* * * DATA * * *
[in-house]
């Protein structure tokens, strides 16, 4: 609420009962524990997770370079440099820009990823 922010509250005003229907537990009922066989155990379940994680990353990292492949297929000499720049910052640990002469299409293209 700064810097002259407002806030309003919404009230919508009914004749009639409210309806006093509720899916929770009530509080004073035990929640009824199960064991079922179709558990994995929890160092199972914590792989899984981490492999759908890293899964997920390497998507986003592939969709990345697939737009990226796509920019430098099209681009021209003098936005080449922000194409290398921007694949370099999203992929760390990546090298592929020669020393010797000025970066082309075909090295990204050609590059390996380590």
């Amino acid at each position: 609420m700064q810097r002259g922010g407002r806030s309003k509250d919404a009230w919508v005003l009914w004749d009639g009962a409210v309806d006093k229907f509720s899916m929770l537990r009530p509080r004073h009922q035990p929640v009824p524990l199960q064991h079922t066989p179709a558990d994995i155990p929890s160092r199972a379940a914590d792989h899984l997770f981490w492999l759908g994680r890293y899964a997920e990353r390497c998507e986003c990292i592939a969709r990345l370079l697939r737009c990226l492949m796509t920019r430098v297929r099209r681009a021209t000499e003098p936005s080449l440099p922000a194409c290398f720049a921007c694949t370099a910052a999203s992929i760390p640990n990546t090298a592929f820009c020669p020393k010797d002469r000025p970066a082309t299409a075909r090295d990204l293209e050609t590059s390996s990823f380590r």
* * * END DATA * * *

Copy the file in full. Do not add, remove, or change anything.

[in-house]
């Protein structure tokens, strides 16, 4: 609420009962524990997770370079440099820009990823 922010509250005003229907537990009922066989155990379940994680990353990292492949297929000499720049910052640990002469299409293209 700064810097002259407002806030309003919404009230919508009914004749009639409210309806006093509720899916929770009530509080004073035990929640009824199960064991079922179709558990994995929890160092199972914590792989899984981490492999759908890293899964997920390497998507986003592939969709990345697939737009990226796509920019430098099209681009021209003098936005080449922000194409290398921007694949370099999203992929760390990546090298592929020669020393010797000025970066082309075909090295990204050609590059390996380590």
């Amino acid at each position: 609420m700064q810097r002259g922010g407002r806030s309003k509250d919404a009230w919508v005003l009914w004749d009639g009962a409210v309806d006093k229907f509720s899916m929770l537990r009530p509080r004073h009922q035990p929640v009824p524990l199960q064991h079922t066989p179709a558990d994995i155990p929890s160092r199972a379940a914590d792989h899984l997770f981490w492999l759908g994680r890293y899964a997920e990353r390497c998507e986003c990292i592939a969709r990345l370079l697939r737009c990226l492949m796509t920019r430098v297929r099209r681009a021209t000499e003098p936005s080449l440099p922000a194409c290398f720049a921007c694949t370099a910052a999203s992929i760390p640990n990546t090298a592929f820009c020669p020393k010797d002469r000025p970066a082309t299409a075909r090295d990204l293209e050609t590059s390996s990823f380590r």